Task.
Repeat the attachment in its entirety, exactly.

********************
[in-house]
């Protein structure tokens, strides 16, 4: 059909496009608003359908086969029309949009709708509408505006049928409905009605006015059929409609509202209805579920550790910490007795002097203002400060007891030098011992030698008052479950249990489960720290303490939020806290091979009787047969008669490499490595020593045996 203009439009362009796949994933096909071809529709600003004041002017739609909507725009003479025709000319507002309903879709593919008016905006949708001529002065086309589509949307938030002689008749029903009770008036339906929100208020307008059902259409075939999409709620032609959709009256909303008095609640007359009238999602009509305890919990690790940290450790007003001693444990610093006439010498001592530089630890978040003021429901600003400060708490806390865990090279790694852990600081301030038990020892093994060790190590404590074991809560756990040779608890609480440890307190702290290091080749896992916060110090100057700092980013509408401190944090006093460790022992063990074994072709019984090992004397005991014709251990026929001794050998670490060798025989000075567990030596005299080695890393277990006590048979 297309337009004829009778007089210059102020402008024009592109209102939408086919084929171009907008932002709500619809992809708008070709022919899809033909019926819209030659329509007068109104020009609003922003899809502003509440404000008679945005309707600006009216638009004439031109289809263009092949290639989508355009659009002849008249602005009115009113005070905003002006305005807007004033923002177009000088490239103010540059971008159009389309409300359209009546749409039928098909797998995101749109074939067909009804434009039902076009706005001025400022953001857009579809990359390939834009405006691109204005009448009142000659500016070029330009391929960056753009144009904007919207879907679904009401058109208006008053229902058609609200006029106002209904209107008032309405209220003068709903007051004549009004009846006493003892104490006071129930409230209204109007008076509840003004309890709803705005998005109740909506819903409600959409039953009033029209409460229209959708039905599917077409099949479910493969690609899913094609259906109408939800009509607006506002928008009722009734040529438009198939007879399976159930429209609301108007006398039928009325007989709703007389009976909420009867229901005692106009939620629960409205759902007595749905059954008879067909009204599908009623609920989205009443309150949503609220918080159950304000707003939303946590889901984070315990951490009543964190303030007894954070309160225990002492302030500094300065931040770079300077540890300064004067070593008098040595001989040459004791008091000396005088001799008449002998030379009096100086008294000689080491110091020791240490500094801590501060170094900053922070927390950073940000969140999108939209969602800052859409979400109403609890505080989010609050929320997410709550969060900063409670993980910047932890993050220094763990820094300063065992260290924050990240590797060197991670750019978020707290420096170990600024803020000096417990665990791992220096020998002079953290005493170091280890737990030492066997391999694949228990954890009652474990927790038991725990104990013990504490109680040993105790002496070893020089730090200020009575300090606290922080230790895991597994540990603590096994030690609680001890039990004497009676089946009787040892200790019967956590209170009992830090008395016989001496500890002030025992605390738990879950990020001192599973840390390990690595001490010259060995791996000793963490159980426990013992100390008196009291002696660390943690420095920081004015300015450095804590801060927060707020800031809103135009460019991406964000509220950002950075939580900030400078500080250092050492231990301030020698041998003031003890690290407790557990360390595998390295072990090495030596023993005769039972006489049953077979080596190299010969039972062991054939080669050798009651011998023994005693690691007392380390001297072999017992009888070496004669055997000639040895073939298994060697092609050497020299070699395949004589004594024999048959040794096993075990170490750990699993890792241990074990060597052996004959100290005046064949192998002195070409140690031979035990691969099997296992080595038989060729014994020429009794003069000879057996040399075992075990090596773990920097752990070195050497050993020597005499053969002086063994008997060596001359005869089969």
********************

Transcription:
[in-house]
């Protein structure tokens, strides 16, 4: 059909496009608003359908086969029309949009709708509408505006049928409905009605006015059929409609509202209805579920550790910490007795002097203002400060007891030098011992030698008052479950249990489960720290303490939020806290091979009787047969008669490499490595020593045996 203009439009362009796949994933096909071809529709600003004041002017739609909507725009003479025709000319507002309903879709593919008016905006949708001529002065086309589509949307938030002689008749029903009770008036339906929100208020307008059902259409075939999409709620032609959709009256909303008095609640007359009238999602009509305890919990690790940290450790007003001693444990610093006439010498001592530089630890978040003021429901600003400060708490806390865990090279790694852990600081301030038990020892093994060790190590404590074991809560756990040779608890609480440890307190702290290091080749896992916060110090100057700092980013509408401190944090006093460790022992063990074994072709019984090992004397005991014709251990026929001794050998670490060798025989000075567990030596005299080695890393277990006590048979 297309337009004829009778007089210059102020402008024009592109209102939408086919084929171009907008932002709500619809992809708008070709022919899809033909019926819209030659329509007068109104020009609003922003899809502003509440404000008679945005309707600006009216638009004439031109289809263009092949290639989508355009659009002849008249602005009115009113005070905003002006305005807007004033923002177009000088490239103010540059971008159009389309409300359209009546749409039928098909797998995101749109074939067909009804434009039902076009706005001025400022953001857009579809990359390939834009405006691109204005009448009142000659500016070029330009391929960056753009144009904007919207879907679904009401058109208006008053229902058609609200006029106002209904209107008032309405209220003068709903007051004549009004009846006493003892104490006071129930409230209204109007008076509840003004309890709803705005998005109740909506819903409600959409039953009033029209409460229209959708039905599917077409099949479910493969690609899913094609259906109408939800009509607006506002928008009722009734040529438009198939007879399976159930429209609301108007006398039928009325007989709703007389009976909420009867229901005692106009939620629960409205759902007595749905059954008879067909009204599908009623609920989205009443309150949503609220918080159950304000707003939303946590889901984070315990951490009543964190303030007894954070309160225990002492302030500094300065931040770079300077540890300064004067070593008098040595001989040459004791008091000396005088001799008449002998030379009096100086008294000689080491110091020791240490500094801590501060170094900053922070927390950073940000969140999108939209969602800052859409979400109403609890505080989010609050929320997410709550969060900063409670993980910047932890993050220094763990820094300063065992260290924050990240590797060197991670750019978020707290420096170990600024803020000096417990665990791992220096020998002079953290005493170091280890737990030492066997391999694949228990954890009652474990927790038991725990104990013990504490109680040993105790002496070893020089730090200020009575300090606290922080230790895991597994540990603590096994030690609680001890039990004497009676089946009787040892200790019967956590209170009992830090008395016989001496500890002030025992605390738990879950990020001192599973840390390990690595001490010259060995791996000793963490159980426990013992100390008196009291002696660390943690420095920081004015300015450095804590801060927060707020800031809103135009460019991406964000509220950002950075939580900030400078500080250092050492231990301030020698041998003031003890690290407790557990360390595998390295072990090495030596023993005769039972006489049953077979080596190299010969039972062991054939080669050798009651011998023994005693690691007392380390001297072999017992009888070496004669055997000639040895073939298994060697092609050497020299070699395949004589004594024999048959040794096993075990170490750990699993890792241990074990060597052996004959100290005046064949192998002195070409140690031979035990691969099997296992080595038989060729014994020429009794003069000879057996040399075992075990090596773990920097752990070195050497050993020597005499053969002086063994008997060596001359005869089969």